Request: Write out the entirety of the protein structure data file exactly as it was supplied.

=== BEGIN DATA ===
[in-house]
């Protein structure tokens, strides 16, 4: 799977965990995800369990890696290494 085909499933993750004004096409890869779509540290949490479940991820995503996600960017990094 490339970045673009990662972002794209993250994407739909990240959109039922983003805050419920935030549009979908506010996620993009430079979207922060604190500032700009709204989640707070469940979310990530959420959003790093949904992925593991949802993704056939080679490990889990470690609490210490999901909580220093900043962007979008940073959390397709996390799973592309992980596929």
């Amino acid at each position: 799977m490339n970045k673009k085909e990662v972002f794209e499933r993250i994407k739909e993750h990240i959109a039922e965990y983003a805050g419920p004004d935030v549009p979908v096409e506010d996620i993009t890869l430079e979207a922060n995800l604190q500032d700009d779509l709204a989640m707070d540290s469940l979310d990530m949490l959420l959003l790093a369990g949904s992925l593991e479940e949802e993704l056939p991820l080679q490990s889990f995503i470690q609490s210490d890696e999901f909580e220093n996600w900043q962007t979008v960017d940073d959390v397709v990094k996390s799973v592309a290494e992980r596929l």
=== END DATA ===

[in-house]
């Protein structure tokens, strides 16, 4: 799977965990995800369990890696290494 085909499933993750004004096409890869779509540290949490479940991820995503996600960017990094 490339970045673009990662972002794209993250994407739909990240959109039922983003805050419920935030549009979908506010996620993009430079979207922060604190500032700009709204989640707070469940979310990530959420959003790093949904992925593991949802993704056939080679490990889990470690609490210490999901909580220093900043962007979008940073959390397709996390799973592309992980596929």
């Amino acid at each position: 799977m490339n970045k673009k085909e990662v972002f794209e499933r993250i994407k739909e993750h990240i959109a039922e965990y983003a805050g419920p004004d935030v549009p979908v096409e506010d996620i993009t890869l430079e979207a922060n995800l604190q500032d700009d779509l709204a989640m707070d540290s469940l979310d990530m949490l959420l959003l790093a369990g949904s992925l593991e479940e949802e993704l056939p991820l080679q490990s889990f995503i470690q609490s210490d890696e999901f909580e220093n996600w900043q962007t979008v960017d940073d959390v397709v990094k996390s799973v592309a290494e992980r596929l």